If you missed it, check out some great work from Yann Jones.
WS: What do you look for in a student book? And what impresses you?
YJ: Well, that’s a very difficult question to answer in a short sentence.
WS: It can be multiple sentences.
YJ: Okay, multiple sentences it is. I think books come in different leagues. I’m not sure where this analogy is going—I’m just thinking off the top of my head. Books from advertising colleges used to consist of seven or eight campaigns with four ads in each campaign. Each ad had a different headline and a consistent thought in a strap line at the bottom. This is now a very old convention of a campaign, you won’t get into a decent agency with a portfolio full of these. Some students make the mistake of thinking that advertising is a comedy sketch or a gag with a logo at the end. If you’re going to do your job well, you’ll have to go some way beyond this. For me this is a “division three” portfolio. I’m talking first, second, and third division, not the new “Premier League,” “The Championship League,” then “First Division” as we now have in football. That’s very confusing so you can delete that bit. I don’t even like football that much.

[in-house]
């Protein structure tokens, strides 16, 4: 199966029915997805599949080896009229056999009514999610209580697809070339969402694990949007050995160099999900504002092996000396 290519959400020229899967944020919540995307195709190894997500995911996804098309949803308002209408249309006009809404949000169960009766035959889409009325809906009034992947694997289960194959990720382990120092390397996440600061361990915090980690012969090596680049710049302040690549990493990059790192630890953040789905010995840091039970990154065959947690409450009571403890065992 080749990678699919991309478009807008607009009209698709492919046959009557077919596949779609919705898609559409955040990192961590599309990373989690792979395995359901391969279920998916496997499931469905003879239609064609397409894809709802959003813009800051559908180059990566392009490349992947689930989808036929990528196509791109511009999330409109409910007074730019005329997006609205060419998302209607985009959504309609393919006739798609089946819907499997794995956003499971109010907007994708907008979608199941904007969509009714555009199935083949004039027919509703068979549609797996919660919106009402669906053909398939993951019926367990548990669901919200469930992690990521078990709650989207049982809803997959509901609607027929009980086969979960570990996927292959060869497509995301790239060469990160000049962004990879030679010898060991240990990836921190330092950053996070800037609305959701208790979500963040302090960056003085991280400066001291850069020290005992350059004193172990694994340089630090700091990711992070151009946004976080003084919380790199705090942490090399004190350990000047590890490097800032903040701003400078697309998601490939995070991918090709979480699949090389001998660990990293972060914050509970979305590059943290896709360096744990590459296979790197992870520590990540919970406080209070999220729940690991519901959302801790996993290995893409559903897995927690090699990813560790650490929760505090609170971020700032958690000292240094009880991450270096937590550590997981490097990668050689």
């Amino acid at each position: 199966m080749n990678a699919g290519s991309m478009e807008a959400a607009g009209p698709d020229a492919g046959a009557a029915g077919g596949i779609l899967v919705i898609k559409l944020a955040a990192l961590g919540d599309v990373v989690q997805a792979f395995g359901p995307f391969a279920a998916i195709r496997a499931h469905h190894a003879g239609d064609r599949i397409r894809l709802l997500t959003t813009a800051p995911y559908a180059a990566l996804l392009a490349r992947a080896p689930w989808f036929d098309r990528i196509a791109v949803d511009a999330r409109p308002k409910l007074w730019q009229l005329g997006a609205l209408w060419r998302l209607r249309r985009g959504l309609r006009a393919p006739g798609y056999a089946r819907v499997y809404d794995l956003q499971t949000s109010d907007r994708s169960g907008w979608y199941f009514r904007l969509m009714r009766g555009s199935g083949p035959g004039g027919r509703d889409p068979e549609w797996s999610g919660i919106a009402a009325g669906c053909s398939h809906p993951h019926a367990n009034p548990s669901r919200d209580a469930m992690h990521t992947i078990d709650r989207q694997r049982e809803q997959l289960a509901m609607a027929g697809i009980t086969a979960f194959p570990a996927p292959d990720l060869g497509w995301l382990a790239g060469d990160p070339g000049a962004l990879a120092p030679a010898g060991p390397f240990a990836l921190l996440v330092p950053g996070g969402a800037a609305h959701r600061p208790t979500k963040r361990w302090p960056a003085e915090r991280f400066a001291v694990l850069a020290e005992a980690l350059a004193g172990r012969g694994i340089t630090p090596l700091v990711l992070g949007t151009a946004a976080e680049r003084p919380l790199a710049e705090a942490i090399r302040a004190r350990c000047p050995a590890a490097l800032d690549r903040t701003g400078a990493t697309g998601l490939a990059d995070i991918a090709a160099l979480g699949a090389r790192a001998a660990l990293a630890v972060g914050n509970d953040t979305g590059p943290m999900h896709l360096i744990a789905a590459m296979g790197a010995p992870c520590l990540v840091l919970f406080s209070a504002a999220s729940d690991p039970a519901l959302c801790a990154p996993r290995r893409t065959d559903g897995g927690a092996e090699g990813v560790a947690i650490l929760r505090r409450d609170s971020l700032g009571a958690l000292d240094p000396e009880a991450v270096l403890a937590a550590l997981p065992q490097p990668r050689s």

WS: Yes. And Americans will be very confused.
YJ: The better students move past this convention up to the second division. They understand the fundamental structure of advertising: proposition, substantiation, audience, things like that. They’ve put their own personal perspective on advertising and dug deeper into strategy. They’ve explored less conventional media: digital, ambient, social, or even better, they’ve taken a more holistic approach to communication strategy. So these are the second-division books—these can be very good books. You could get a junior position or placement very happily with one of these portfolios. But to get into the first-division category, it takes something a little bit indefinable—a characteristic to the specific team. These are the one-in-a-hundred books; and I probably see 100 portfolios a year.
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